Nonetheless, there are new tensions that arise with each revelation. Republicans enjoyed only a brief period of “I told you so” over Stevens’s report on collusion between the state and loyalists before a Stakeknife was driven into its own community– whether the code-name refers to one person, a number of people or a whole operation that included electronic surveillance as well as agents. All over republican areas there are people whose family members were killed as alleged informers; there are others who lost loved-ones in operations that must have been betrayed by highly placed double-agents. While their discontent bubbles under the surface, the Sinn Fein leadership has to worry. An IRA source told the Sunday Tribune that there was a danger of Scappaticci being killed by the dissident ‘Real IRA’; it seems unlikely, given the discomfort his survival causes to their rivals in the Provisionals. (Further danger to Sinn Fein arises because of the terminal-looking tailspin in Northern Ireland’s political process; the only way for the Northern parties to pull up and restore devolved government appears to be some sort of potentially humiliating act of disarmament by the IRA.)

For the moment, all the organizations involved are left to conduct the usual round of bureaucratic finger-pointing and ass-covering. University of Ulster sociology professor Bill Rolston is something of an international specialist in how communities and societies unearth the truth after a conflict situation ­ he warns sharply against the idealization of South Africa’s Truth and Reconciliation Commission — and when CounterPunch met him in the Lisburn Road he threw up his hands in despair at the notion that, given the state’s interest, its evident capacity for cruelty and its self-protective instincts, an unspun truth about the actions of all combatants in the Troubles can be discerned.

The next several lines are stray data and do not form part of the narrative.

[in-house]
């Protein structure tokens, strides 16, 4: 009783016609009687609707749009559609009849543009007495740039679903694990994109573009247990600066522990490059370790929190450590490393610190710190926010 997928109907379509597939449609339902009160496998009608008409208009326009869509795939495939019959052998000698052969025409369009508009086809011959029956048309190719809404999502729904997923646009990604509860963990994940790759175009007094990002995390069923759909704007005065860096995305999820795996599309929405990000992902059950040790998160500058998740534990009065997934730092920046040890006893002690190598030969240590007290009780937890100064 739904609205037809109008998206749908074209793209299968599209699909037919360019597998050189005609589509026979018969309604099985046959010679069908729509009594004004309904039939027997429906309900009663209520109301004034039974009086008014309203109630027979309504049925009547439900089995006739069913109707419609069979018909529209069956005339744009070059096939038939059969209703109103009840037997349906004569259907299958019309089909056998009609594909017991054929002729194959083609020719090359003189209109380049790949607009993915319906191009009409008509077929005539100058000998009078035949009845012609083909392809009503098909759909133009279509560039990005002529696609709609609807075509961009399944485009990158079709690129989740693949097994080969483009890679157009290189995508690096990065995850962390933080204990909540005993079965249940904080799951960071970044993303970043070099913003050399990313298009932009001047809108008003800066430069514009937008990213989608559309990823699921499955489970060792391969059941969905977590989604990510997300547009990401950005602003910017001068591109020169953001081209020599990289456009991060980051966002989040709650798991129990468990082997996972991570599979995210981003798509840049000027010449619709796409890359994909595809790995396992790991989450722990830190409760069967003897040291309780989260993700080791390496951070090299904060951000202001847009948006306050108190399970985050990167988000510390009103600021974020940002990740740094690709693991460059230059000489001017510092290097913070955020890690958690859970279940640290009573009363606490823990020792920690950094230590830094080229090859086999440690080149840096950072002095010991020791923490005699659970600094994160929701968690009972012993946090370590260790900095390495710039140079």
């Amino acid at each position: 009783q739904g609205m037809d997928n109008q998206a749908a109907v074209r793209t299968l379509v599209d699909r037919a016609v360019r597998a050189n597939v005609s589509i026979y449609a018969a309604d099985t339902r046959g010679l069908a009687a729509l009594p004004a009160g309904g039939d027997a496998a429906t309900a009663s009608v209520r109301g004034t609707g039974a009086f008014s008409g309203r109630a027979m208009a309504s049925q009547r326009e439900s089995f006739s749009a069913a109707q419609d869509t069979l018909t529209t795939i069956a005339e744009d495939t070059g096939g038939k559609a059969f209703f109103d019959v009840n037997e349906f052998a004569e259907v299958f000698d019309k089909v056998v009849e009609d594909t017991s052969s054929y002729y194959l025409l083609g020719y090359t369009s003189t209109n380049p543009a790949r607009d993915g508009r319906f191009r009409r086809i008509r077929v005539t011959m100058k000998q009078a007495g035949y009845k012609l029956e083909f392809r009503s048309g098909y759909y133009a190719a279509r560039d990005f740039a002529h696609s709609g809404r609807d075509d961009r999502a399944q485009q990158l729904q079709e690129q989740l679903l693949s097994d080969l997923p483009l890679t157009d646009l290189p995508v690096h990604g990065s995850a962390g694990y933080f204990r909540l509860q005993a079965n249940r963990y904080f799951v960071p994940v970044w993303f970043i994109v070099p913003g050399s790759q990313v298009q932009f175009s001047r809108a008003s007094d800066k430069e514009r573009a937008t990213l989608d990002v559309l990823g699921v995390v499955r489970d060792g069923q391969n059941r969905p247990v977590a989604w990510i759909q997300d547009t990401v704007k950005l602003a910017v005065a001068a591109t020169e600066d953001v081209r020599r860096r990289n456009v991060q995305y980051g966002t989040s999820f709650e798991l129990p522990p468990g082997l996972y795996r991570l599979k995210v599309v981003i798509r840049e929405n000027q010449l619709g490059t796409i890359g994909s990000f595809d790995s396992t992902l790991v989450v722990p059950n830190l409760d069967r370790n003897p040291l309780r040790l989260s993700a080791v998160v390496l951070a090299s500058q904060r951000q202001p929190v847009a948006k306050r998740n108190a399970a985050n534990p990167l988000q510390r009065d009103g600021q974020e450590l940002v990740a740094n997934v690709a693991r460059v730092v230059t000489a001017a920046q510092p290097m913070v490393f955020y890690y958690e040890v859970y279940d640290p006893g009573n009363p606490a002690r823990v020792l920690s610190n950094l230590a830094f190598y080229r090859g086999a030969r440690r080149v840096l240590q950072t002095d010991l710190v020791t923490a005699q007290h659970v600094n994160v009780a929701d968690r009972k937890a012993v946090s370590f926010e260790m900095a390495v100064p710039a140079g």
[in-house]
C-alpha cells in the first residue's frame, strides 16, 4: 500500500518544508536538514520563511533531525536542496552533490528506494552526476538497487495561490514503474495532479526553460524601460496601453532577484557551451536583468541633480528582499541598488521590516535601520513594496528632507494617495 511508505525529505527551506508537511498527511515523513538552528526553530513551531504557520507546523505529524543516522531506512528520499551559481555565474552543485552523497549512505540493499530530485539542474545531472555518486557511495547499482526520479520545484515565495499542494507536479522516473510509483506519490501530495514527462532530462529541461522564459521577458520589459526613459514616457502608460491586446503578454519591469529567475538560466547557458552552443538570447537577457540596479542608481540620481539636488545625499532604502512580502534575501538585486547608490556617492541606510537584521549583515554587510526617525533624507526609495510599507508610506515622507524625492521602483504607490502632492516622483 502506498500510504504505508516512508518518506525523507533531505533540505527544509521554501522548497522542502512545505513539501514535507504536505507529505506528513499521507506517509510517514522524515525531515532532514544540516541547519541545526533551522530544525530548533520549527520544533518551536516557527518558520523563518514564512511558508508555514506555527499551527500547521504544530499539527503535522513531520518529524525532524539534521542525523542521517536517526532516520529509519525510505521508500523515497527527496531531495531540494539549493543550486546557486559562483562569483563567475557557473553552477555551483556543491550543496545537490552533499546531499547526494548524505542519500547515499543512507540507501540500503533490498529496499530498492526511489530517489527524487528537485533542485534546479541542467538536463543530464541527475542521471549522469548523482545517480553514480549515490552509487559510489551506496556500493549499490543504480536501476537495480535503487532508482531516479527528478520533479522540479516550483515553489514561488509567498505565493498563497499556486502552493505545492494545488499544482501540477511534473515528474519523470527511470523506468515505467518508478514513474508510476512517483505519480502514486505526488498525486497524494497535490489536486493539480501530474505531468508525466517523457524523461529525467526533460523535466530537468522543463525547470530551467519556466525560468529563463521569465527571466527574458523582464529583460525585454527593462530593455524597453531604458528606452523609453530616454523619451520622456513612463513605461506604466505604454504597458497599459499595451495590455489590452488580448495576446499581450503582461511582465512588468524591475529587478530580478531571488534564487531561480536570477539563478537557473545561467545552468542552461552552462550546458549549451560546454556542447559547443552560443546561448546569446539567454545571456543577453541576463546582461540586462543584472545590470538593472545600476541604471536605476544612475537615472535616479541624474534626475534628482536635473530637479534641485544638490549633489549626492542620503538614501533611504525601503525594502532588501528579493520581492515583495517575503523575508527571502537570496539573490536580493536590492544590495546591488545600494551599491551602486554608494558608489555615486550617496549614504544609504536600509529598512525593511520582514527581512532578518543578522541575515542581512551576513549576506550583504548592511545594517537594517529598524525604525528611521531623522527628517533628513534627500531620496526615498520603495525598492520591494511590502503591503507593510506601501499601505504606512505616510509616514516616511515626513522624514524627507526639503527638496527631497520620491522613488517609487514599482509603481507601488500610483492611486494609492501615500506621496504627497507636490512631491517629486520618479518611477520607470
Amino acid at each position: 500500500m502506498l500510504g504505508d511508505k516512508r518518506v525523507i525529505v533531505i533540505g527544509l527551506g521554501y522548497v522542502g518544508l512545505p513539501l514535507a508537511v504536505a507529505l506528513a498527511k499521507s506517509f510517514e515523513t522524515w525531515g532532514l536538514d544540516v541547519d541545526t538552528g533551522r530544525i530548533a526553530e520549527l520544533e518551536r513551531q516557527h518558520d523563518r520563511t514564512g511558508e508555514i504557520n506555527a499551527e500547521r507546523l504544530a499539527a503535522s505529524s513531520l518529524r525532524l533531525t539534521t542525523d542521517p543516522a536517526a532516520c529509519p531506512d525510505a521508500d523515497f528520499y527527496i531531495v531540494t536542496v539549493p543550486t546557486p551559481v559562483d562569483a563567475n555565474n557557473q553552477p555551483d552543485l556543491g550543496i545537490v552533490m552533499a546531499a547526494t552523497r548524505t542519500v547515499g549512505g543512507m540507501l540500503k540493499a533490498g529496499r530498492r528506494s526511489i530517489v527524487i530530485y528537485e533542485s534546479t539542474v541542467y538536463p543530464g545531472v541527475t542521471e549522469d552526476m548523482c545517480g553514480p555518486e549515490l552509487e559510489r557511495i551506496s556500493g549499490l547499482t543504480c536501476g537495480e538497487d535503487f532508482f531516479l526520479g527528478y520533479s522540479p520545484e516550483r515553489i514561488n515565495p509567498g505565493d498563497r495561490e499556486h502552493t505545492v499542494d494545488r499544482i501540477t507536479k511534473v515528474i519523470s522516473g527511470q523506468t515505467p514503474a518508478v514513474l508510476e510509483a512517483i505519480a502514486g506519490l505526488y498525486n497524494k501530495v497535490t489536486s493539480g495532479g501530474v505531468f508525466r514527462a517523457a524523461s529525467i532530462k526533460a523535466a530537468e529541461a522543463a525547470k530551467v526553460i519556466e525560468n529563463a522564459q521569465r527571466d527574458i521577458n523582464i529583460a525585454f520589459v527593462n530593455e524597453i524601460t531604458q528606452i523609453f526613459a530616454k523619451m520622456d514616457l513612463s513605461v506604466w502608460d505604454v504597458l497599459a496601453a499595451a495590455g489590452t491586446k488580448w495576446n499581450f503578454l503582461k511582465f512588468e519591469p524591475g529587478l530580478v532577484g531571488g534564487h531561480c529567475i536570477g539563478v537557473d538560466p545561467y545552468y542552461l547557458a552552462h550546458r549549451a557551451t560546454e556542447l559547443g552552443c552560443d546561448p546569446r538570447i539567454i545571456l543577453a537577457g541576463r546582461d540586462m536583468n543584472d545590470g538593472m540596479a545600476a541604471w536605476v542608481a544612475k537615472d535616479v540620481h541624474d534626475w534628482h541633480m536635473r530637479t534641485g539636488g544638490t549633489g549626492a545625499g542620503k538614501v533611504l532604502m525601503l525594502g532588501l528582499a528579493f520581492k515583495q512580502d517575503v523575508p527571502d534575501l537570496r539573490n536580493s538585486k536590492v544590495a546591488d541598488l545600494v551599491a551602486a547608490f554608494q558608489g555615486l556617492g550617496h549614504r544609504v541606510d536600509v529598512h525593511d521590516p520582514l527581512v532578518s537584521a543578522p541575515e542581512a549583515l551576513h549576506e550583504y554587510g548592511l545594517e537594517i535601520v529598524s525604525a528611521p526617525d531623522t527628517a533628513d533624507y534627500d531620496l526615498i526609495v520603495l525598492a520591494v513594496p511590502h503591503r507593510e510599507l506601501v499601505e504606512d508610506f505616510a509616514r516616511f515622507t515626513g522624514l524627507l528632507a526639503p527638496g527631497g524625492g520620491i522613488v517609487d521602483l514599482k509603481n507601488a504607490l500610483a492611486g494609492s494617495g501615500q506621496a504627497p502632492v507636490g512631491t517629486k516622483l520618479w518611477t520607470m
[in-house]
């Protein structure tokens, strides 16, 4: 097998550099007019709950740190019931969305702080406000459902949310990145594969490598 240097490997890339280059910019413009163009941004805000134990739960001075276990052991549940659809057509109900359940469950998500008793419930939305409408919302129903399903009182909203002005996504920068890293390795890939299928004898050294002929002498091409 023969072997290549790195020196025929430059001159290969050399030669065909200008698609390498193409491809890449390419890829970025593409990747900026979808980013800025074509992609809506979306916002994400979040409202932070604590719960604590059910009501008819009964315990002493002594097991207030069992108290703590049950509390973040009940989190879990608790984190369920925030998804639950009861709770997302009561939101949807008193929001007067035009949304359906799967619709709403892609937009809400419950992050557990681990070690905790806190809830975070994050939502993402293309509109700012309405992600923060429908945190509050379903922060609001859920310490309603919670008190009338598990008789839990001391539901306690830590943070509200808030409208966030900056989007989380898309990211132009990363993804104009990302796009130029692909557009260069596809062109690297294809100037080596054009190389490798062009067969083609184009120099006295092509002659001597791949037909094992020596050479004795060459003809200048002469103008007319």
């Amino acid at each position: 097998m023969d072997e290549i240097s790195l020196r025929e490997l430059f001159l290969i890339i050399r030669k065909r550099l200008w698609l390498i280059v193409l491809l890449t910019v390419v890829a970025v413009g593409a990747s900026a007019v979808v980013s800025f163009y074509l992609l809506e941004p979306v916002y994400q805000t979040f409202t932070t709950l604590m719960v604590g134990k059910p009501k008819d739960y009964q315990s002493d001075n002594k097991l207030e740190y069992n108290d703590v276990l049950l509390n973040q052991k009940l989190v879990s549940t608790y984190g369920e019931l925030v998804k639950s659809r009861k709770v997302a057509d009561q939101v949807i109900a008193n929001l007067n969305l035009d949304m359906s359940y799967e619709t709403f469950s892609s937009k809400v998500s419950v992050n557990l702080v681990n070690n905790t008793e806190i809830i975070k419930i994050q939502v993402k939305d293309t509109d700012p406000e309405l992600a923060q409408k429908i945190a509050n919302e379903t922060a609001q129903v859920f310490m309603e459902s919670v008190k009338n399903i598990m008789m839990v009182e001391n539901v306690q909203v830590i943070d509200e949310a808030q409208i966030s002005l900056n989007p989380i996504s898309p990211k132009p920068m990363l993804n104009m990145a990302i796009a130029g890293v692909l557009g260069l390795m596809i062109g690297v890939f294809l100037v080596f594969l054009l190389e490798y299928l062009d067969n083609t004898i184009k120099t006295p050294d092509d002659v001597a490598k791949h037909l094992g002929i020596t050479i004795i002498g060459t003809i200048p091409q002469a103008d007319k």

With the official tribunal of inquiry into a single set of events, the 1972 Bloody Sunday killings in Derry, now in its fourth expensive year, it’s not surprising that Rolston has written in Race and Class 44: “If a truth commission is open to manipulation by the same state forces that it seeks to bring to task, if trials cans find individuals but not systems guilty, and if tribunals become over-legalized, surely the odds are stacked against the community that is seeking truth.” The latest revelations will further demoralize such communities: how much truth can they stand about the duplicitous roles played by some of their own?

HARRY BROWNE lectures in the school of media at Dublin Institute of Technology and writes a weekly column in the Irish Times. He can be reached at harrybrowne@eircom.net

 

Harry Browne lectures in Dublin Institute of Technology and is the author of The Frontman: Bono (In the Name of Power). Email:harry.browne@gmail.com, Twitter @harrybrowne